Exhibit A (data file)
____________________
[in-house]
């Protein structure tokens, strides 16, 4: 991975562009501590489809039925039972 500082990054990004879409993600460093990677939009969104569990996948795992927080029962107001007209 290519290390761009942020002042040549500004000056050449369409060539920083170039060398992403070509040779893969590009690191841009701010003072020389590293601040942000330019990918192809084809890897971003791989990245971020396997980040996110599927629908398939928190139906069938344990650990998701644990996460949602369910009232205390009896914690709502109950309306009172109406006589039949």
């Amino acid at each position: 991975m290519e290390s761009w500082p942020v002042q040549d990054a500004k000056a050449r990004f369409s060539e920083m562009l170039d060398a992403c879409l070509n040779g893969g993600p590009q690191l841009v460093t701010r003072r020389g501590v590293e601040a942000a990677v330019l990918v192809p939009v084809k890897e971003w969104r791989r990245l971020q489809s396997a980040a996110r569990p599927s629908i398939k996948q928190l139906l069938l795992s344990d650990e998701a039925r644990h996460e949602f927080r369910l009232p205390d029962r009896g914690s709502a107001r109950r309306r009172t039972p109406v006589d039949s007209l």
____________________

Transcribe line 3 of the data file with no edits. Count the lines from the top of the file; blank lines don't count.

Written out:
């Amino acid at each position: 991975m290519e290390s761009w500082p942020v002042q040549d990054a500004k000056a050449r990004f369409s060539e920083m562009l170039d060398a992403c879409l070509n040779g893969g993600p590009q690191l841009v460093t701010r003072r020389g501590v590293e601040a942000a990677v330019l990918v192809p939009v084809k890897e971003w969104r791989r990245l971020q489809s396997a980040a996110r569990p599927s629908i398939k996948q928190l139906l069938l795992s344990d650990e998701a039925r644990h996460e949602f927080r369910l009232p205390d029962r009896g914690s709502a107001r109950r309306r009172t039972p109406v006589d039949s007209l």